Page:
Ontario offers free day-use park permits until September
Well. it's taken the Ontario government too long to reopen provincial parks to campers, but the province is making up for it by offering free day-use permits.
Running until September 2, 115 provincial parks will be free for day use to Ontario residents. And, beginning June 7, visitors will be able to guarantee access to 17 select Ontario Parks to avoid long line-ups during popular and busy visitation times by obtaining a daily vehicle permit in advance.
“Getting outdoors and spending time in nature can have many positive benefits on our physical and mental health this summer, as we recover from the impacts of COVID-19,” said Jeff Yurek, Minister of the Environment, Conservation and Parks. “That’s why our government is making it easier for people to safely enjoy nature by providing free day-use permits and making it possible to book day trips in advance, which guarantees access to the popular parks close to home.”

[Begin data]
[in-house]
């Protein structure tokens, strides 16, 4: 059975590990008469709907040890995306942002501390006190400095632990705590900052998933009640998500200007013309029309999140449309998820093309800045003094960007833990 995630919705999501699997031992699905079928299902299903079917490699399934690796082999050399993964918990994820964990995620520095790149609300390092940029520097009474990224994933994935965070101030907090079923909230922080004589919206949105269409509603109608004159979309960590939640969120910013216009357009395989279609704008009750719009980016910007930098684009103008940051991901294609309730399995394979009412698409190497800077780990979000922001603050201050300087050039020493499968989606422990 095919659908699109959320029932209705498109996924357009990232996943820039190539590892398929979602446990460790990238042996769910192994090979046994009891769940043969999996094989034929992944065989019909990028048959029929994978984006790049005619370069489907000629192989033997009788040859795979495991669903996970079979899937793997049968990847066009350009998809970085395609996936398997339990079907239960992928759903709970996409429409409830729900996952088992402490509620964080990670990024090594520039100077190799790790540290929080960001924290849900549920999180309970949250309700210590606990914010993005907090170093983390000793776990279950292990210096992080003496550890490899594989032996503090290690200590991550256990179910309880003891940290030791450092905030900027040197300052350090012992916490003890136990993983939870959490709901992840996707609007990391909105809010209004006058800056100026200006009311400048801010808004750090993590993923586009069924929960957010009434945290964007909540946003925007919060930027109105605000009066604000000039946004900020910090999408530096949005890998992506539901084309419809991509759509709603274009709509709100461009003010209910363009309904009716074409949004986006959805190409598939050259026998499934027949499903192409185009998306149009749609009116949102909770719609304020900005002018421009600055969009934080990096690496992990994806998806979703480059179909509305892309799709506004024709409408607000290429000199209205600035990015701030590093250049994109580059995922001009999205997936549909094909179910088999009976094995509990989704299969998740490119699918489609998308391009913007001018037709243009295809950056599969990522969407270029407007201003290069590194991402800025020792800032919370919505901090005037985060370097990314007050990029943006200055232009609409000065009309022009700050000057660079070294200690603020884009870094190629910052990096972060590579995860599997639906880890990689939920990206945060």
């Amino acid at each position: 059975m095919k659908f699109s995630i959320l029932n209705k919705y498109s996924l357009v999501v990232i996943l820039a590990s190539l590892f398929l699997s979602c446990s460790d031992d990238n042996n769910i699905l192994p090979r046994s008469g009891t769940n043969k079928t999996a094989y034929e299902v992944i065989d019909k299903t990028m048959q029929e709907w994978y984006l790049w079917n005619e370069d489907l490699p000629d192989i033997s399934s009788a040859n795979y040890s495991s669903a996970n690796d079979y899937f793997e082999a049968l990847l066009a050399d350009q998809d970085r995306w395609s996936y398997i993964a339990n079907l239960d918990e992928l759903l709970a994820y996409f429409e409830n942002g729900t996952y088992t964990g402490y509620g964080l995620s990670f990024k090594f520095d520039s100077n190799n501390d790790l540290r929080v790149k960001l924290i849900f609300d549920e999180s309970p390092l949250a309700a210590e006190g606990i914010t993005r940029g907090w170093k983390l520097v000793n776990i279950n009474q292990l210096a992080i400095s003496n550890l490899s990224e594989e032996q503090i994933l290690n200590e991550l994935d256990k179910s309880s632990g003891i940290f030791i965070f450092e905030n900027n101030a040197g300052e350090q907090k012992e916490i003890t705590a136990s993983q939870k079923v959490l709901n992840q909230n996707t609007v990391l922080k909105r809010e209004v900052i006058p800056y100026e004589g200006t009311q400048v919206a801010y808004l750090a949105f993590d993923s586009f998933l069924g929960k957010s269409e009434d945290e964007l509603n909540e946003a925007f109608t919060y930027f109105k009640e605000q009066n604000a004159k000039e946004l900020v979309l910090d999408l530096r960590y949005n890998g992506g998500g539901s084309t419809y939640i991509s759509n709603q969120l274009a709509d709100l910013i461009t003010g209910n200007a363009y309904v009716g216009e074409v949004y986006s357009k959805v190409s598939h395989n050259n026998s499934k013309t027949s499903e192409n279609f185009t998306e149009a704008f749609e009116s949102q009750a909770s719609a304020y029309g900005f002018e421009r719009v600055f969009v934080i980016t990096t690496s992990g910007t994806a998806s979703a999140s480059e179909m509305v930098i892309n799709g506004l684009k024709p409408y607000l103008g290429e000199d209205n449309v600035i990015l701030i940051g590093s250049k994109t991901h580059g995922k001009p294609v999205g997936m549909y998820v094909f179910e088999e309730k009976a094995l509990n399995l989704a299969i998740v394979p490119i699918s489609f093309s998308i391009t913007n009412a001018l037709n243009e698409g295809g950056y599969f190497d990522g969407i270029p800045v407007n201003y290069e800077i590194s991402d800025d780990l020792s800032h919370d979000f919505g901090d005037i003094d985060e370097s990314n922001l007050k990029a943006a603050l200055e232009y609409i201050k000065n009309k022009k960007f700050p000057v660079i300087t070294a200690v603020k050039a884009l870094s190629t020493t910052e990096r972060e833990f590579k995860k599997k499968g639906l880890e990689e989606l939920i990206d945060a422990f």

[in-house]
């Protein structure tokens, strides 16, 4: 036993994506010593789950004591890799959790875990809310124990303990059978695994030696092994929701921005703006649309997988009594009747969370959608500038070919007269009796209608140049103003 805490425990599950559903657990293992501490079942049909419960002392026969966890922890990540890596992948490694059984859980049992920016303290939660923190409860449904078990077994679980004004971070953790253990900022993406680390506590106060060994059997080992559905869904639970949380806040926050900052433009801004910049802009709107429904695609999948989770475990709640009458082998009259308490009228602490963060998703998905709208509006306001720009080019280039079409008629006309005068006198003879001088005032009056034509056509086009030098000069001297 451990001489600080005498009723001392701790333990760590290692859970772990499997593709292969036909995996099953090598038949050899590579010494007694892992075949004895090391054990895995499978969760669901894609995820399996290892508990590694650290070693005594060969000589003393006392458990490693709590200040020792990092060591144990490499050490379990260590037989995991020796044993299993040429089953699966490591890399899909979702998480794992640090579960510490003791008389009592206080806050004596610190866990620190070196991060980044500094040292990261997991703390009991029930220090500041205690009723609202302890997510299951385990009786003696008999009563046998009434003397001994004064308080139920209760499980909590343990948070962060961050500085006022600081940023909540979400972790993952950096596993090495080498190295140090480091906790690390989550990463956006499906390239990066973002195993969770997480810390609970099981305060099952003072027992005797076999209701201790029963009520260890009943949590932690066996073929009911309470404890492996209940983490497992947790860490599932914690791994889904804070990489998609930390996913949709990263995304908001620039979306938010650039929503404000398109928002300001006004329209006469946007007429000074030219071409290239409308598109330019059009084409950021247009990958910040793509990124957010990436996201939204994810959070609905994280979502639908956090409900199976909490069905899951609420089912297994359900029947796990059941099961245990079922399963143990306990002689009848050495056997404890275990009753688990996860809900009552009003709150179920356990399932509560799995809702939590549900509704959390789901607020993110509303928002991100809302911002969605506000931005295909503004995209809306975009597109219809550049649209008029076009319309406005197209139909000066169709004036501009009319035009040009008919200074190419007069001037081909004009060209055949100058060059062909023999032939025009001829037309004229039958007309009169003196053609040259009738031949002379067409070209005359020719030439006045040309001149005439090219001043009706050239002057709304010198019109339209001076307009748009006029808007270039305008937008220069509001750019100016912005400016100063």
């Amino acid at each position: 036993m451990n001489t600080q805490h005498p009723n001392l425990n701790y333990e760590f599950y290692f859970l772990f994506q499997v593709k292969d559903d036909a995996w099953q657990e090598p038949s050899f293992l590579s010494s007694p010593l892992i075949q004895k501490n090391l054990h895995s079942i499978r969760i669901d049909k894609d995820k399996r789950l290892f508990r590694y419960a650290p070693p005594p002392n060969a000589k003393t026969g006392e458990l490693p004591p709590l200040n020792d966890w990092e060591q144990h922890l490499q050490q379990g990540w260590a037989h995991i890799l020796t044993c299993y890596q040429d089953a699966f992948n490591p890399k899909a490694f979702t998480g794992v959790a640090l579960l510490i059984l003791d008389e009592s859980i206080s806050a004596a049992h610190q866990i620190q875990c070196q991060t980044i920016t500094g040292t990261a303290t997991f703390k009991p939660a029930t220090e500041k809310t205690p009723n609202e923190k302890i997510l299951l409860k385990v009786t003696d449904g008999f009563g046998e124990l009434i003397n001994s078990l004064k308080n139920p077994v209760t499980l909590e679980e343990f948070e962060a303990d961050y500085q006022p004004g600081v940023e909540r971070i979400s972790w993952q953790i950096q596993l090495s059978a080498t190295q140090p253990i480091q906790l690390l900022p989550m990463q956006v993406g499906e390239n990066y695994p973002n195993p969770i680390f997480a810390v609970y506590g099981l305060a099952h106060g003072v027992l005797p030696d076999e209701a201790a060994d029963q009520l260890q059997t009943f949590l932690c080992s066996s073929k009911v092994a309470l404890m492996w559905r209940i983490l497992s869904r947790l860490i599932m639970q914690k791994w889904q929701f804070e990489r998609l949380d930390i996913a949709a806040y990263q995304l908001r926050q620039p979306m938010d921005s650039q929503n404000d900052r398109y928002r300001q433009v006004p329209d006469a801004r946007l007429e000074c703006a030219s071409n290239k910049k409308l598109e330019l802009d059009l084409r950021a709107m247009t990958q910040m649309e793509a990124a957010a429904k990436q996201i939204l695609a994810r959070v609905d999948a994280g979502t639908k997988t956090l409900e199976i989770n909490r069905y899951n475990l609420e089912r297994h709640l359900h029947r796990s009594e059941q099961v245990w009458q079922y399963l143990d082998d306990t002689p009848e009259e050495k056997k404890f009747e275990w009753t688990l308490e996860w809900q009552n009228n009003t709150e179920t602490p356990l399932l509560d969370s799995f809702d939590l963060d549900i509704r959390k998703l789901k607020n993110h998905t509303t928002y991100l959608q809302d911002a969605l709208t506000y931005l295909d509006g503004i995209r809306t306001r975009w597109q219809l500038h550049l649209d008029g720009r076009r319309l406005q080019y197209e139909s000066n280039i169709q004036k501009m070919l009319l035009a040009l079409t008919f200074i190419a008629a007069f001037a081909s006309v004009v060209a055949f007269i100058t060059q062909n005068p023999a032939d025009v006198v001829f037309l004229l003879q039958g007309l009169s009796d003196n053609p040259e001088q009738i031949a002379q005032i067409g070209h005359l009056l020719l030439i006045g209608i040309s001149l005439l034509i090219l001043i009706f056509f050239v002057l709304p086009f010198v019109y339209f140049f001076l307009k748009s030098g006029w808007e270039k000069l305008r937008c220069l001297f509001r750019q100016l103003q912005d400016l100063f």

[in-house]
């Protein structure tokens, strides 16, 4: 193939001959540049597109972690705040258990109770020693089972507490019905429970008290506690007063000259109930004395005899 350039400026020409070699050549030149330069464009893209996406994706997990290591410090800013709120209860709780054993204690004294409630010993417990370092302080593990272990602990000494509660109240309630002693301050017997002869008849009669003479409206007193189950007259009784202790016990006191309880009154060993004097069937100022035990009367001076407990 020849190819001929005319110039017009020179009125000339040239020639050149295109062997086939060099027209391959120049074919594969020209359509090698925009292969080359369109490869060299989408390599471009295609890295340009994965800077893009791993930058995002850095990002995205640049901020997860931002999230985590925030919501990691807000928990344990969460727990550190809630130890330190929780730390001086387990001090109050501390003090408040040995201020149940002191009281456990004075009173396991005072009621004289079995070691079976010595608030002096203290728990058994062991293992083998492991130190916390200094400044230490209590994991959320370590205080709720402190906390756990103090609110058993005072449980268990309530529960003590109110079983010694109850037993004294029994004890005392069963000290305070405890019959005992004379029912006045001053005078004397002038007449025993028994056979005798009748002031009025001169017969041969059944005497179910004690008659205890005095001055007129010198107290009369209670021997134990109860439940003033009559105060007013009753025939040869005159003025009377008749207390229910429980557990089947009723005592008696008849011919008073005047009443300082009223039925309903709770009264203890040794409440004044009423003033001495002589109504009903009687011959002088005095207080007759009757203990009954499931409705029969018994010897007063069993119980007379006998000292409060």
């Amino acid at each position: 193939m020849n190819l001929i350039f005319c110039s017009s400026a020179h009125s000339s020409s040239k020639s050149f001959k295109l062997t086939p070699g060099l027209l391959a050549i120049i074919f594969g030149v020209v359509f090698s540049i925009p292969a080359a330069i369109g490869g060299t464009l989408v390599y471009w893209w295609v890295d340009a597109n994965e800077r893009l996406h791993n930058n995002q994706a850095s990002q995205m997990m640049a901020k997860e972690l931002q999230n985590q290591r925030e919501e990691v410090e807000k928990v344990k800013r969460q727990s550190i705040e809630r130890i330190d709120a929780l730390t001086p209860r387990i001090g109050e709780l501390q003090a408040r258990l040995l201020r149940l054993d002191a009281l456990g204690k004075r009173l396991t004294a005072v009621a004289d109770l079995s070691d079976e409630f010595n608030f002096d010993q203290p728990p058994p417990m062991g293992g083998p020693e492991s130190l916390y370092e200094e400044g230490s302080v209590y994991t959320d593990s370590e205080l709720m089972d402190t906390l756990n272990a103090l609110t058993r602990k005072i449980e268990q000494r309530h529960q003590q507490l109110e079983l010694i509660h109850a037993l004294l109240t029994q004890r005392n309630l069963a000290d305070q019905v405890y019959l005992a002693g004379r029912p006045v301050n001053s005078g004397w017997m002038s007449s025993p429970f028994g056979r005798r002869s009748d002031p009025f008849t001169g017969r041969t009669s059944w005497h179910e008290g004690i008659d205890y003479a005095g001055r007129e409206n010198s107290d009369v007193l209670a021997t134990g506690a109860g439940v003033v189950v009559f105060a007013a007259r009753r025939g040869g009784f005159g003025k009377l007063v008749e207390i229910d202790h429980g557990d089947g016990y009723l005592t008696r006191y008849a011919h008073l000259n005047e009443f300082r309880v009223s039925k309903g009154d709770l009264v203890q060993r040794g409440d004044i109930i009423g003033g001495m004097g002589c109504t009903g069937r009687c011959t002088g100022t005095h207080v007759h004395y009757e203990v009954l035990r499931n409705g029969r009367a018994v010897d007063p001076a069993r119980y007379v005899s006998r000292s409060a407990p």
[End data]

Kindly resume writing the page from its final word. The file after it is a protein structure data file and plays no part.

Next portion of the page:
Visitors will be able to obtain a daily vehicle permit in advance for select provincial parks up to five days prior to arrival. This will allow people to plan ahead and have guaranteed access, which means more time enjoying the parks, preventing overcrowding and less time in long lines. As of June 7, visitors can check daily vehicle permit availability for specific parks and dates on the reservations website.
Parks included in this initiative include: Algonquin, Arrowhead, Batchawana Bay, Craigleith, Darlington, Forks of the Credit, Kakabeka Falls, Kettle Lakes, Lake Superior, Long Point, Mono Cliffs, North Beach, Pinery, Presqu’ile, Sandbanks, Sibbald Point, and Turkey Point.
Ontario also announced a number of other park improvements as follows:
· upgrading more electrical campsites while also expanding and improving roofed accommodations, such as cabins and yurts over the next four years;
· inviting the private sector to submit their most innovative ideas for new recreation experiences they can deliver at parks, with the best ideas receiving support through seed money;
· creating a one-stop shop for all local, regional, provincial and national park recreation opportunities in Ontario.
Ontario Parks are still only open for local day-use activities under the current stay-at-home order. But camping and other activities are planned to be reintroduced in stage one of the province's new reopening plan, likely to occur on June 14.